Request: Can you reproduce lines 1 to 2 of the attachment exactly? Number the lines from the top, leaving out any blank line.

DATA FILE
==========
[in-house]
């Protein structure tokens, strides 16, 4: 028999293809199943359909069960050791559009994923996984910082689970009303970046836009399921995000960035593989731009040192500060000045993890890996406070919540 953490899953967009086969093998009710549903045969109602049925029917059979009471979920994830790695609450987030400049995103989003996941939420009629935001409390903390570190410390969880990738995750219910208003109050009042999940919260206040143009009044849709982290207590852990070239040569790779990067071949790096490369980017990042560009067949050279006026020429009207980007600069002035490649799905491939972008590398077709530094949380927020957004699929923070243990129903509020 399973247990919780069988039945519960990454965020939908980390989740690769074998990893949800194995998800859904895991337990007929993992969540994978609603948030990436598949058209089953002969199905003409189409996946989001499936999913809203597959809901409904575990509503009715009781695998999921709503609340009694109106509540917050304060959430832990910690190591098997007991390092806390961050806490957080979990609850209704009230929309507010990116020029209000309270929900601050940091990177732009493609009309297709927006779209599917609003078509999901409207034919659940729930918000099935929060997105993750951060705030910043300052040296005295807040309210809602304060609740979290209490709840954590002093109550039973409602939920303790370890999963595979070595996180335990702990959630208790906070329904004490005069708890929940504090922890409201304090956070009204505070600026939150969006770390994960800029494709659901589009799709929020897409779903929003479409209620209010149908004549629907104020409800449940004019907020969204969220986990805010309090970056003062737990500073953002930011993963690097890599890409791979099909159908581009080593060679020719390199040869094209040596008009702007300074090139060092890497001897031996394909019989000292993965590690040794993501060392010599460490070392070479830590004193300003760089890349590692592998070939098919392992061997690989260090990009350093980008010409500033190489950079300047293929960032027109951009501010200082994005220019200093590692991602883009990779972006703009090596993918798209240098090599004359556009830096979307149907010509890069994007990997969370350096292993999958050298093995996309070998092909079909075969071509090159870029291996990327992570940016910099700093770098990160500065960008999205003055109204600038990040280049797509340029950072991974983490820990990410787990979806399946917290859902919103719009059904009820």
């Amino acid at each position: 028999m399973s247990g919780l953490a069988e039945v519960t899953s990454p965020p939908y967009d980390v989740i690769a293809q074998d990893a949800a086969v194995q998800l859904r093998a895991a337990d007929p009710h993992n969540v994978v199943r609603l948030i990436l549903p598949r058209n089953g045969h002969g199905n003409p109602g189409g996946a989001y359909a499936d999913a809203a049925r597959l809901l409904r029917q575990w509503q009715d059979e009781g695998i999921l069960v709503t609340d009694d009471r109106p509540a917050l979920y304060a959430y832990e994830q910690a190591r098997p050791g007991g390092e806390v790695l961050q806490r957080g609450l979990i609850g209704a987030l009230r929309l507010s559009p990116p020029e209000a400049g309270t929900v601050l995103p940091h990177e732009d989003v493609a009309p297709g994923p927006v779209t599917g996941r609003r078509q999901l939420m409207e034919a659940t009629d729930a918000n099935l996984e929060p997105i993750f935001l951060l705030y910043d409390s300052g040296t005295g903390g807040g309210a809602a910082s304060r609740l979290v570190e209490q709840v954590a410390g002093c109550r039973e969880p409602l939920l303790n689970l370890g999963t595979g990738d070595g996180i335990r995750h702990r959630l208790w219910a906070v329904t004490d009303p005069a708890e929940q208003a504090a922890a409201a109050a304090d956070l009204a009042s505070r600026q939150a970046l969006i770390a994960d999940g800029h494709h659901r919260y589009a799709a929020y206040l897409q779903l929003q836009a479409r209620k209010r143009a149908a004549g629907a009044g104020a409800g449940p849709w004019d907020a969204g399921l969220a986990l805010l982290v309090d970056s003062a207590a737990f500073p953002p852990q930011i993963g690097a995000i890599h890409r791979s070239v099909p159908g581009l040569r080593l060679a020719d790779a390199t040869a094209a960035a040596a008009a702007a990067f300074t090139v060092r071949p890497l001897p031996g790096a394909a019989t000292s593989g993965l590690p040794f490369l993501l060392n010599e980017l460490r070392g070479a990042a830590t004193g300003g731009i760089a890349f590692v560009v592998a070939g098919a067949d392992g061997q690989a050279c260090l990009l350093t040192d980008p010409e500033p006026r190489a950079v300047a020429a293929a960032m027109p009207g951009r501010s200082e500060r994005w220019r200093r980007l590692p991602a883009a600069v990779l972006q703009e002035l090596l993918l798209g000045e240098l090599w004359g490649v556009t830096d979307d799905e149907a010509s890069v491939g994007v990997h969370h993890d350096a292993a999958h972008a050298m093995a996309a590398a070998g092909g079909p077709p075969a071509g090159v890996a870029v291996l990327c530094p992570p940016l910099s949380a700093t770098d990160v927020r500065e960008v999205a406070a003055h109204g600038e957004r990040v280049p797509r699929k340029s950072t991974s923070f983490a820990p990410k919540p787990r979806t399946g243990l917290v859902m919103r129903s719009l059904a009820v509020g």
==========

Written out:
[in-house]
């Protein structure tokens, strides 16, 4: 028999293809199943359909069960050791559009994923996984910082689970009303970046836009399921995000960035593989731009040192500060000045993890890996406070919540 953490899953967009086969093998009710549903045969109602049925029917059979009471979920994830790695609450987030400049995103989003996941939420009629935001409390903390570190410390969880990738995750219910208003109050009042999940919260206040143009009044849709982290207590852990070239040569790779990067071949790096490369980017990042560009067949050279006026020429009207980007600069002035490649799905491939972008590398077709530094949380927020957004699929923070243990129903509020 399973247990919780069988039945519960990454965020939908980390989740690769074998990893949800194995998800859904895991337990007929993992969540994978609603948030990436598949058209089953002969199905003409189409996946989001499936999913809203597959809901409904575990509503009715009781695998999921709503609340009694109106509540917050304060959430832990910690190591098997007991390092806390961050806490957080979990609850209704009230929309507010990116020029209000309270929900601050940091990177732009493609009309297709927006779209599917609003078509999901409207034919659940729930918000099935929060997105993750951060705030910043300052040296005295807040309210809602304060609740979290209490709840954590002093109550039973409602939920303790370890999963595979070595996180335990702990959630208790906070329904004490005069708890929940504090922890409201304090956070009204505070600026939150969006770390994960800029494709659901589009799709929020897409779903929003479409209620209010149908004549629907104020409800449940004019907020969204969220986990805010309090970056003062737990500073953002930011993963690097890599890409791979099909159908581009080593060679020719390199040869094209040596008009702007300074090139060092890497001897031996394909019989000292993965590690040794993501060392010599460490070392070479830590004193300003760089890349590692592998070939098919392992061997690989260090990009350093980008010409500033190489950079300047293929960032027109951009501010200082994005220019200093590692991602883009990779972006703009090596993918798209240098090599004359556009830096979307149907010509890069994007990997969370350096292993999958050298093995996309070998092909079909075969071509090159870029291996990327992570940016910099700093770098990160500065960008999205003055109204600038990040280049797509340029950072991974983490820990990410787990979806399946917290859902919103719009059904009820």